FOO TPATHS, NO T ROADS, connect vil- lages in the Nuba Mountains in South Kordofan, Sudan, and motor vehicles
are scarce. But there is a 3D printing lab. The
region is officially a war zone, caught in the
conflict between Sudan and the new South
Sudan. In late 2013, the California-based
technology company Not Impossible established a prosthetic printing facility to assist
the growing number of amputees.
Project Daniel, named for a teenaged boy
who lost both of his arms to a bomb attack,
has fitted its namesake with a printed RoboHand prosthetic. Since then, local trainees
have printed and fitted two more prostheses
after the lab’s founders left the operation in
The lab seems like a non sequitur in that
pastoral context. And critics may point out
that it owes its existence to the world outside of Sudan as a technology transplant in a
lesser developed region. But 3D printing may
be catching on in the developing world.
The technology leapfrogs some problems
more cheaply than traditional methods.
There are few roads in the Nuba Mountains,
but printing things reduces the need for
delivery. Printing also reduces waste and
saves money. In 2013, a research team at
Michigan Tech found that printing things
is both cheaper and consumes less energy
than buying them. In time, printers in remote
regions may manufacture parts to repair
other devices, create new products and, of
“3D printing is something that has definitely taken off in South Africa. As for most
of 'Africa' that will take some time. But it will
certainly get there. Let’s give them a year,”
Richard Van As, the South African who invented the Robohand and trained Sudanese
technicians to print the prosthetic, told E4C.
To make something, 3D printers melt a filament, which is usually plastic, or sometimes
a soft metal or even a food, like chocolate.
Then they deposit it, stacking layer upon
layer to gradually build an object.
Not Impossible brought Van As together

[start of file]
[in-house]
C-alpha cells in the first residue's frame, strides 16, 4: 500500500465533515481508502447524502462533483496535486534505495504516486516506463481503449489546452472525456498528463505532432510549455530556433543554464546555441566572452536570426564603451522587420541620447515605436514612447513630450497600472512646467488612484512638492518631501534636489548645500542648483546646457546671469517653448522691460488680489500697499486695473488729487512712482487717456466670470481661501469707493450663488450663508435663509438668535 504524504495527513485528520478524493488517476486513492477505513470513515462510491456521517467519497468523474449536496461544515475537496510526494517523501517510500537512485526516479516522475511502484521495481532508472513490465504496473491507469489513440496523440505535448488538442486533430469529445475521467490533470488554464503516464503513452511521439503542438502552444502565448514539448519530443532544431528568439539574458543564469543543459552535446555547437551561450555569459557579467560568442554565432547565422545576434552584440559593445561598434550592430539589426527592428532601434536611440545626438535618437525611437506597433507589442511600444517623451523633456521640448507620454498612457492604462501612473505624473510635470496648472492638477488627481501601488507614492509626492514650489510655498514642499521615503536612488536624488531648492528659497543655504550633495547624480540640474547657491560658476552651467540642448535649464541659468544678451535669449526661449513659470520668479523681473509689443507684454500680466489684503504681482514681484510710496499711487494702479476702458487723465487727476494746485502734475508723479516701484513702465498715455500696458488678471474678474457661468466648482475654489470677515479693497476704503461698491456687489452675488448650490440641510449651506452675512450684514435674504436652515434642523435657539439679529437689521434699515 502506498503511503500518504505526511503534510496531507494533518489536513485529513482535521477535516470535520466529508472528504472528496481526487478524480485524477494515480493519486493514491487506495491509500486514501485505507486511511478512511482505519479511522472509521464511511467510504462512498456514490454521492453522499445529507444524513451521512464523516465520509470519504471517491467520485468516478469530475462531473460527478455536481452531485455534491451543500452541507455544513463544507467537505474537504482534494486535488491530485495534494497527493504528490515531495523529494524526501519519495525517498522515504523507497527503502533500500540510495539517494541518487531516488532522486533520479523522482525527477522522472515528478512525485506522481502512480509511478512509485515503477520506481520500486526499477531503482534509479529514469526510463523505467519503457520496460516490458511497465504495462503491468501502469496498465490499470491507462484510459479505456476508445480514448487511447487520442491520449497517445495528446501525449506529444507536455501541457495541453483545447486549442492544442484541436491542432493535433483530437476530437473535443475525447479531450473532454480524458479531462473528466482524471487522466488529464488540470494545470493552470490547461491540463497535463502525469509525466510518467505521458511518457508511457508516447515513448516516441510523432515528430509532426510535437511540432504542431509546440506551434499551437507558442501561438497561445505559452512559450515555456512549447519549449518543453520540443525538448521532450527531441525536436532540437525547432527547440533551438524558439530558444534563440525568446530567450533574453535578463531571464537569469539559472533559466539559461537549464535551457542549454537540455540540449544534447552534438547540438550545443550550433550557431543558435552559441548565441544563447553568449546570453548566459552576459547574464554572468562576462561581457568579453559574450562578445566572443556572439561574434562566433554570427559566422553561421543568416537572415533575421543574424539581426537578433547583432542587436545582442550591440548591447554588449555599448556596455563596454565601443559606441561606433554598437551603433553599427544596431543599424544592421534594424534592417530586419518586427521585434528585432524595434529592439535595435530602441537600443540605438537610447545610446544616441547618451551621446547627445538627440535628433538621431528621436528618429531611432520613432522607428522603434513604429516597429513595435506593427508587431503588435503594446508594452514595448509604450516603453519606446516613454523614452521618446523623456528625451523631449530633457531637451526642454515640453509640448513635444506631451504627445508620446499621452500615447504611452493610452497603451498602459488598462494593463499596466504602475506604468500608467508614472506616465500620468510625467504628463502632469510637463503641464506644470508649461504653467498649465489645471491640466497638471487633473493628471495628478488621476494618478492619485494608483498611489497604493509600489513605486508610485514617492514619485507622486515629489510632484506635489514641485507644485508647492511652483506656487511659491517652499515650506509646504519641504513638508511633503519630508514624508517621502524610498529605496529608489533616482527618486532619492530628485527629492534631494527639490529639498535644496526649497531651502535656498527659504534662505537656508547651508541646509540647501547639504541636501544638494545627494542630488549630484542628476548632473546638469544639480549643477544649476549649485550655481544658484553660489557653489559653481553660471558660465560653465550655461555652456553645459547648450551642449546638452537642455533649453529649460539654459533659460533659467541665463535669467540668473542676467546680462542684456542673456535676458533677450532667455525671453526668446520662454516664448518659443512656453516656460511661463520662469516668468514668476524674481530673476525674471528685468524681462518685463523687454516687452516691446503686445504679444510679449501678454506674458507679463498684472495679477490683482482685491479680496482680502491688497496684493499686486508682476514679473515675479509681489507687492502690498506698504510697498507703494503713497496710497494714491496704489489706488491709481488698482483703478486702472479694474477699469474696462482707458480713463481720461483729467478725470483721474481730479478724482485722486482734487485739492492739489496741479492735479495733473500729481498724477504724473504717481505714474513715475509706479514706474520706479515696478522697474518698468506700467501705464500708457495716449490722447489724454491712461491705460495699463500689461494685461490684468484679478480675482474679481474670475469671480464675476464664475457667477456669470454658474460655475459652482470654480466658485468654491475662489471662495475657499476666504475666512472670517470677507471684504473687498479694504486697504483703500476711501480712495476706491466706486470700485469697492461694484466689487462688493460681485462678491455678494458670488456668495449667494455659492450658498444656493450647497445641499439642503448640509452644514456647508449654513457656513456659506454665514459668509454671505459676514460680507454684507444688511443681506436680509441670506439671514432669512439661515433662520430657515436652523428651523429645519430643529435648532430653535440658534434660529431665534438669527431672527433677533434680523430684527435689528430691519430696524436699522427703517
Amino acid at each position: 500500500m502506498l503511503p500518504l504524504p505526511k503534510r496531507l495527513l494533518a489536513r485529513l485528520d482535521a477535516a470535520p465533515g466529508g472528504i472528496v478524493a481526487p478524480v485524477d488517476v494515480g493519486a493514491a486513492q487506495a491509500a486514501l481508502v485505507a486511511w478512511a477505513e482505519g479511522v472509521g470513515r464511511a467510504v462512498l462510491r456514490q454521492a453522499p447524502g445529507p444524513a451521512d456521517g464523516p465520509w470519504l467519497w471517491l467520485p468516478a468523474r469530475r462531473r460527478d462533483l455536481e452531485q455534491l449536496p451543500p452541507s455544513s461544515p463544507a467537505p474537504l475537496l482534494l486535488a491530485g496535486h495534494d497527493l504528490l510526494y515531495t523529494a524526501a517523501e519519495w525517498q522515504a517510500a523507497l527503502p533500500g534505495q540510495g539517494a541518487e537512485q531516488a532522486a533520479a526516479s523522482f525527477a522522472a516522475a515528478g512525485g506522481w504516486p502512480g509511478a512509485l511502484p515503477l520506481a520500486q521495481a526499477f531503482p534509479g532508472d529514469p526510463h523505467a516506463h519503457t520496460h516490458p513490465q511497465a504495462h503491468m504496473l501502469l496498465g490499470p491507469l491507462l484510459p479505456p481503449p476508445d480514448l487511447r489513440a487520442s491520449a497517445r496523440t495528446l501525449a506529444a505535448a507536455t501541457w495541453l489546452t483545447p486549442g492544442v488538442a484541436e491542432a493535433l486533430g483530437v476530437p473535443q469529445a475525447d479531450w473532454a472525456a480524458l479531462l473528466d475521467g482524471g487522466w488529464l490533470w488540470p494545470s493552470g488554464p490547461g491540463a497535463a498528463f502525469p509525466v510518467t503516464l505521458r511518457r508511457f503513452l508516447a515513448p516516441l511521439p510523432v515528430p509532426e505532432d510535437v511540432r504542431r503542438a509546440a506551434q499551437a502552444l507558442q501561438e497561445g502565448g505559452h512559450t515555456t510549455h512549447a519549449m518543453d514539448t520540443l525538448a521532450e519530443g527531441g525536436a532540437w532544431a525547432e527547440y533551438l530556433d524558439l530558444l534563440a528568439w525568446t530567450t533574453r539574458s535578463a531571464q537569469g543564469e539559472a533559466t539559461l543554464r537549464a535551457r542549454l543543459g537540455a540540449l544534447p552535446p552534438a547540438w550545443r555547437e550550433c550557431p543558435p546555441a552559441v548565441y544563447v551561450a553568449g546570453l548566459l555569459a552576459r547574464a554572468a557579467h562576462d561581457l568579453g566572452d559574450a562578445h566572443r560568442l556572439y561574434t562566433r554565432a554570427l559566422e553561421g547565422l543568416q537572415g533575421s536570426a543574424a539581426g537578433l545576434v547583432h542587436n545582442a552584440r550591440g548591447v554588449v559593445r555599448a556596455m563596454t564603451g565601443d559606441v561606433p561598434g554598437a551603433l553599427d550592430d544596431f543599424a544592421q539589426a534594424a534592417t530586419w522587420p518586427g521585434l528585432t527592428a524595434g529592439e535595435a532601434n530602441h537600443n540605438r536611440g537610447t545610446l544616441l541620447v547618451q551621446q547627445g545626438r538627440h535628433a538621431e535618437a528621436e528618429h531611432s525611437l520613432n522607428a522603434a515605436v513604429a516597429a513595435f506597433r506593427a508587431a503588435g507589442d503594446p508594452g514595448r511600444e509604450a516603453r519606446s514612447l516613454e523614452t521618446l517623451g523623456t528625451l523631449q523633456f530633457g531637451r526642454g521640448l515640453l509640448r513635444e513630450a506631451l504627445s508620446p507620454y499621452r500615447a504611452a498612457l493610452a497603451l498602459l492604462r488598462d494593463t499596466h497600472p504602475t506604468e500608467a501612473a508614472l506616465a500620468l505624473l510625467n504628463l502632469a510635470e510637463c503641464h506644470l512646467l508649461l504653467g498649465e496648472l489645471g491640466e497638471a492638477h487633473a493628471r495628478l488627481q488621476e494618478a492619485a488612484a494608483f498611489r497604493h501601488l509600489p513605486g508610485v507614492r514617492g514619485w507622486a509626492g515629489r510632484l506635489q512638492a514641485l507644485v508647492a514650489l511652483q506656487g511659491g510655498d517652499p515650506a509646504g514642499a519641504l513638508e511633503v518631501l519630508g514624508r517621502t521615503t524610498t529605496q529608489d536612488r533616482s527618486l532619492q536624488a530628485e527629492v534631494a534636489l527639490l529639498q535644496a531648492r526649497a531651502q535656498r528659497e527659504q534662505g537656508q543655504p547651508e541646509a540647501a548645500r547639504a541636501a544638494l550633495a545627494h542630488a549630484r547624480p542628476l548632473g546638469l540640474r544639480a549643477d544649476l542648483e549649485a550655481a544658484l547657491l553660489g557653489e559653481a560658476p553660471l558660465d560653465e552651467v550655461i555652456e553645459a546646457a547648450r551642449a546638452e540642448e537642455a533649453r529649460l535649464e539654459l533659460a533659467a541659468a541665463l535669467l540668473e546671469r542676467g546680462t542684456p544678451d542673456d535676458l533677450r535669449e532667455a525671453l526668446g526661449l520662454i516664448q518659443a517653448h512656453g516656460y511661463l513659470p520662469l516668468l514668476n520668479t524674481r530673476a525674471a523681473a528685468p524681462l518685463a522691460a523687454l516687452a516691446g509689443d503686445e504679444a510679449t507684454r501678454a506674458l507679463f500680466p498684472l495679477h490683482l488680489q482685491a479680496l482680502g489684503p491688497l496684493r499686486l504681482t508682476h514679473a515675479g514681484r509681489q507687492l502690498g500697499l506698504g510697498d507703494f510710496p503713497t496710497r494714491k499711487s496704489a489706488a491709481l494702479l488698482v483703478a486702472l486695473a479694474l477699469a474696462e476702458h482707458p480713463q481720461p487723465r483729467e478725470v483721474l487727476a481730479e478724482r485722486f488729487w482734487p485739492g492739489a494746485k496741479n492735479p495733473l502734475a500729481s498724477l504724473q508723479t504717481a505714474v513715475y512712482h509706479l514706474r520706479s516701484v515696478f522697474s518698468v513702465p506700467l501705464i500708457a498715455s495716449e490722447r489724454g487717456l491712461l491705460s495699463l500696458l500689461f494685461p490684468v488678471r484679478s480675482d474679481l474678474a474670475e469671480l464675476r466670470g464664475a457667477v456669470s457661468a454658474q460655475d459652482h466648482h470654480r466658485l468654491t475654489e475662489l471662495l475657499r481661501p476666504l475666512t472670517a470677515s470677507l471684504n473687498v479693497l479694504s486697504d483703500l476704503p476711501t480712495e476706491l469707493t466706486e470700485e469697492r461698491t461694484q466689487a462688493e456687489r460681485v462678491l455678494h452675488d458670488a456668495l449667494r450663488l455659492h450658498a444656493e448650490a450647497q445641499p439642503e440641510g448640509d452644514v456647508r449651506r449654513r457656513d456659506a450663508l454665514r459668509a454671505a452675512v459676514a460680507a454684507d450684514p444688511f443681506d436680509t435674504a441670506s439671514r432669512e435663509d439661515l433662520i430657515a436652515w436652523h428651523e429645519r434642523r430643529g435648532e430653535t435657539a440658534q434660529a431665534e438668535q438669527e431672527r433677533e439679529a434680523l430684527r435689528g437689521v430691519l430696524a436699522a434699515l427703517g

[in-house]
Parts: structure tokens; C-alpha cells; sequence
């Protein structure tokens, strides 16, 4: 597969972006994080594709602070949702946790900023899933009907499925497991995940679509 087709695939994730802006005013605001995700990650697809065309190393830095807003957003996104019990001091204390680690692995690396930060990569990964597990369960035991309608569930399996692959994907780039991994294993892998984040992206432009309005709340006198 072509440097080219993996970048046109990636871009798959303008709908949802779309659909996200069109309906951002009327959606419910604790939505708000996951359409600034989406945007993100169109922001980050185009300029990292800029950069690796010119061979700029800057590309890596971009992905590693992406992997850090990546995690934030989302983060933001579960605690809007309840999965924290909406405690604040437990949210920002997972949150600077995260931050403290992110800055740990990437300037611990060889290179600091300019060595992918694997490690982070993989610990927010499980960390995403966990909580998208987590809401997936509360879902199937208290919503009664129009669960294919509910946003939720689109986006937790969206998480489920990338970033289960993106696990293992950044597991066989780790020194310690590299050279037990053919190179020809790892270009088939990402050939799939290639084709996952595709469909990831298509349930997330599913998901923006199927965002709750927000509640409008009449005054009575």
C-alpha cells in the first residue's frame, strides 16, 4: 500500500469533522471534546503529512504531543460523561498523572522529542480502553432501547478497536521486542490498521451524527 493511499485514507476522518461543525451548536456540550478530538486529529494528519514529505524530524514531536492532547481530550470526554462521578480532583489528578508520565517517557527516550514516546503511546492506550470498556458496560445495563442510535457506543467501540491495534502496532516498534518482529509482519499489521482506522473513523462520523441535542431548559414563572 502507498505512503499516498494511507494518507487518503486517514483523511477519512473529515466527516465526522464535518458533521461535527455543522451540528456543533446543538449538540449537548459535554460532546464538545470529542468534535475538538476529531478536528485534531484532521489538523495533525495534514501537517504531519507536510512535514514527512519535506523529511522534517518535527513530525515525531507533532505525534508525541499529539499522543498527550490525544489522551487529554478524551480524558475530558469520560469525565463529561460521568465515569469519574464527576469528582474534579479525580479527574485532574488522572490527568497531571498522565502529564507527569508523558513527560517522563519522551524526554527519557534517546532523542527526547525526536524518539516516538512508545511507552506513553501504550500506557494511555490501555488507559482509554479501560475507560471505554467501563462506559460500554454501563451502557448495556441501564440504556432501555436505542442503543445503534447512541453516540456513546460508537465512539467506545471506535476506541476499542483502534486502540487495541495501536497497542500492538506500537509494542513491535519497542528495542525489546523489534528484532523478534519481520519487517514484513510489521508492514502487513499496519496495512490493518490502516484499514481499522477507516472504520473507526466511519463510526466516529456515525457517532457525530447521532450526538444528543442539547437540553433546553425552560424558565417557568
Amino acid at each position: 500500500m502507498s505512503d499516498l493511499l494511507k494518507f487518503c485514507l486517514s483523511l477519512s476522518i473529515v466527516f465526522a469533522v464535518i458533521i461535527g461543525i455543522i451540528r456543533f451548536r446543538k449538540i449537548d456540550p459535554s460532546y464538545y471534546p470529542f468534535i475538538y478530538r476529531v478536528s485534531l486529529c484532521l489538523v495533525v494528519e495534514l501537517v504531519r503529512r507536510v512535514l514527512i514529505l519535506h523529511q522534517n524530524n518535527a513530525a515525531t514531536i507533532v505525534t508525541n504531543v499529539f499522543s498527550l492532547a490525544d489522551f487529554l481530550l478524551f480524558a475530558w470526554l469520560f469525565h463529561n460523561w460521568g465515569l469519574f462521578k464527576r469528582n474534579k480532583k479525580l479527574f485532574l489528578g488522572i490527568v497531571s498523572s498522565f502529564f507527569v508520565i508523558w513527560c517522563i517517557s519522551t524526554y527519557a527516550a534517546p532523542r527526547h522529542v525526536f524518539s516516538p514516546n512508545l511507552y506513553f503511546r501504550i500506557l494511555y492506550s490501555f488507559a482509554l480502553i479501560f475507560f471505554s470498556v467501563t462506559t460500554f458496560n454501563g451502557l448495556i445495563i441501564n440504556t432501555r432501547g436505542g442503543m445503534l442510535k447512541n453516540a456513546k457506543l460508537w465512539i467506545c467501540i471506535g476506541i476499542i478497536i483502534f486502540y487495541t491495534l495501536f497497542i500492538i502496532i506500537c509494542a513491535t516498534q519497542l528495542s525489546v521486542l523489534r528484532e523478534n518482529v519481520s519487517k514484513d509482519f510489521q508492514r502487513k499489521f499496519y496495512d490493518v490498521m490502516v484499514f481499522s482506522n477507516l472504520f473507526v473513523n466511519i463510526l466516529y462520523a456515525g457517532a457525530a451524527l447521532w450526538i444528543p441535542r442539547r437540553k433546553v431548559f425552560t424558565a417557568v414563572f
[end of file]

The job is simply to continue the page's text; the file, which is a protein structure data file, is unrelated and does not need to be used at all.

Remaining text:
with an international team to launch its
lab. But fans of 3D printing and other rapid
prototyping tools can pool their knowledge
in less formal ways. Low-cost communica-
tions make it happen through wikis and
other shared documents, text messages,
VOIP calls and so on. Those work because of
the famously generous spirit of open source
communities. The worldwide 3D printing
community seems to bend toward open
source tools and donated time for support.
As far we can tell, most 3D printers in de-
veloping countries remain confined to techni-
cal universities and specialized workshops
such as FabLabs. FabLabs, an extension of
MI T’s Center for Bits and Atoms, provide
tools to prototype inventions and stimulate
local entrepreneurship. Nearly 130 are up and
running worldwide, many of those in Africa,
India, Southeast Asia and Latin America.
Take Dhananjay Gadre and his 3D-printed
lantern, for example. Gadre, a professor of
electrical and computer engineering at Netaji
Subhas Institute of Technology in New Delhi,
India, designed and printed parts for a lantern
that mimics a flame and even turns on when
touched with an electronic “matchstick.”
people could acquire one,” Gadre says. In fact,
he has been predicting their popularity for a
while, he says.
Back in South Africa, Van As seems equally
as optimistic about the printer’s prospects.
“3D printing is certainly a great buzz and I
think it will last for a good while to come. It
seems that it may also become part of the
education systems in the schools all over the
world,” Van As says. •
“There is a lot of talk
about 3D printers and
the time is very ripe for
this gadget to explode
on the scene.”
3D printers remain confined
to technical universities and
specialized labs in developing
countries, but enthusiasts
believe their time in the
spotlight has nearly come.
3D printers may be poised to take off in